Google has been working directly with Apple to ensure they are providing input and maintaining compliance with the new iOS 14 updates to data transparency. As the update rolls out, Google will no longer be using information (such as IDFA, Identifier for Advertisers). While Google is not heavily reliant upon mobile and iOS ad revenue, there should be anticipated fluctuation in delivery and performance for campaigns that do run on iOS. You shouldn’t necessarily anticipate significant impacts on Google Search Ads, but Display, Discovery and YouTube campaigns using interest-based targeting will likely see a loss of data and general performance decline. Any Universal App Campaigns specifically promoting iOS apps or targeting iOS users would be most impacted.


How These Updates Impact Facebook Advertisers

Facebook has had a stronger response than Google, making specific movements that seem intriguing at first glance. First and most notably, they have chosen to eliminate Facebook Analytics effective June 1, 2021. This action is a direct step taken because of Apple’s iOS 14 privacy mandates. Facebook advertisers will likely see a more significant impact than other platforms because of the heavy reliance on mobile and iOS users (particularly in the U.S. where iOS market share is higher).


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Next Steps for Marketers in Response to iOS 14

There are a series of actions we can take. The brief checklist below will help you get started. As always, we recommend that you speak to your digital media team/agency to further explore the impacts to your marketing strategy.

  1. Amplify First-Party Data Collection: The first and most important thing you should do is amplify your efforts to collect first-party data for your customers. As third-party cookies become a thing of the past, this will be a key factor in maintaining remarketing lists.
  2. Implement Facebook Conversions API: If you rely on Facebook Advertising in any way, implementing the Facebook Conversions API will help you collect first-party data from Facebook.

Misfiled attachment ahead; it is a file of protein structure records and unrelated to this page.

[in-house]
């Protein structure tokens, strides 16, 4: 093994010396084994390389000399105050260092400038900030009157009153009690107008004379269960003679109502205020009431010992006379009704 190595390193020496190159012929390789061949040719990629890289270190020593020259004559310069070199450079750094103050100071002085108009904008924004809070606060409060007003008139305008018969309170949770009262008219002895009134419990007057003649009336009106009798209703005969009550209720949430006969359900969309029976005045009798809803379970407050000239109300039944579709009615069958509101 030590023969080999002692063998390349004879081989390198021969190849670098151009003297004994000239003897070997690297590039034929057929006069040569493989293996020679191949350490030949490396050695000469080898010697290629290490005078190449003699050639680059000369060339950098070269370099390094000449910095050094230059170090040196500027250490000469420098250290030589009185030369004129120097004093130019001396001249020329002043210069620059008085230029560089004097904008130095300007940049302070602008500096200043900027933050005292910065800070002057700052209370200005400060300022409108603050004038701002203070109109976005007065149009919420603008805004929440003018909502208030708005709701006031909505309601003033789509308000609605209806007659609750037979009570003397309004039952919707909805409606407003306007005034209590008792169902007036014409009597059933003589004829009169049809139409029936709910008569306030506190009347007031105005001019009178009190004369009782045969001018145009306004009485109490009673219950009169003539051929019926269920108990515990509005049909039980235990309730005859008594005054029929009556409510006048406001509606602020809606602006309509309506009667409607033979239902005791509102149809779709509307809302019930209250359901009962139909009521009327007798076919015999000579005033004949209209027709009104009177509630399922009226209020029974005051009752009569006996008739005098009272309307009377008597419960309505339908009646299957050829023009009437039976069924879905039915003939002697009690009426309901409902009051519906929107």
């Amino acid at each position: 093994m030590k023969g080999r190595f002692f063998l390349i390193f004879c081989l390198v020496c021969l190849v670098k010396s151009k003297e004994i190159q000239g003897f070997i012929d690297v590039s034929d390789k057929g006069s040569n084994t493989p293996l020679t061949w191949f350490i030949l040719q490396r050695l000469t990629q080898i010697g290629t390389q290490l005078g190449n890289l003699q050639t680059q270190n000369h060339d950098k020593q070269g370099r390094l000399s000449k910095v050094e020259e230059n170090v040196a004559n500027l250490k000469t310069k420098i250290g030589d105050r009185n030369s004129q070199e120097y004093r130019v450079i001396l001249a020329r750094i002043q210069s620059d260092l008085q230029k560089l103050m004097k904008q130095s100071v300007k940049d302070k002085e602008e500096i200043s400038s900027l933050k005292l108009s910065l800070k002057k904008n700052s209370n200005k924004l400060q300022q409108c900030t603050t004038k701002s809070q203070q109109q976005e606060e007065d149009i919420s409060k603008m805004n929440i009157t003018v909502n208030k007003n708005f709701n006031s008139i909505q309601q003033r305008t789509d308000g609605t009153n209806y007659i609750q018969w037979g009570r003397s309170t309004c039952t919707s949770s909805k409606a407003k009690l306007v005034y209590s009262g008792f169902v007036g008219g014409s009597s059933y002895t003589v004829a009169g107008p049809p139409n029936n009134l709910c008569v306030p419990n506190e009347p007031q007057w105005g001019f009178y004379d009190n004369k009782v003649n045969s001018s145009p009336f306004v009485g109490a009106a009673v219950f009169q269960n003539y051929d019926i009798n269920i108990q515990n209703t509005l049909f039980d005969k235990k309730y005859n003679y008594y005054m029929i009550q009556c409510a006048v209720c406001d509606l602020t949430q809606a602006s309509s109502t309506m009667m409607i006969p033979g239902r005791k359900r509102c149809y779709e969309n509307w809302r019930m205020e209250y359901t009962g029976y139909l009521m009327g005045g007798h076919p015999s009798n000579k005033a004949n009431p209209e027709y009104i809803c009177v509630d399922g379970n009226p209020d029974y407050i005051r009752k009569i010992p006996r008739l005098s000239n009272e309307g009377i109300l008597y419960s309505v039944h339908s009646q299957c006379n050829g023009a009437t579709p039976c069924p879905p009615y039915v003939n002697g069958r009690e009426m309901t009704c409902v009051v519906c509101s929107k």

Make sure you have verified your domain in Facebook in order to fully capitalize on Facebook First-Party data collection.

3. Google Conversion Pixel Updates: Google has recently switched their conversion pixel from a third-party cookie to a first-party collection. If you haven’t received this notification from Google, you should look into it proactively and implement. While this may not be a significant factor with iOS Privacy updates because of how Google ensures data compliance, it may help overcome some small performance reductions due to the change.

4. Evaluate your iOS app advertising strategy: Consider taking a more scrutinous look at the iOS apps on which you are advertising and ensure they are compliant with data transparency.

5. Consider adjusting your mobile ad targeting (if possible) so that iOS and Android are targeted separately: Due to how data will be collected differently now, you may be able to minimize impact to mobile app targeted campaigns by taking this step.

As a side note, it is not unrealistic to expect that Android will likely move in a similar direction in the very near future. Based on Google’s move with Chrome and the overall approach they have taken with improving data privacy and data collection transparency, you should begin acting as if Android and iOS have the same privacy criteria.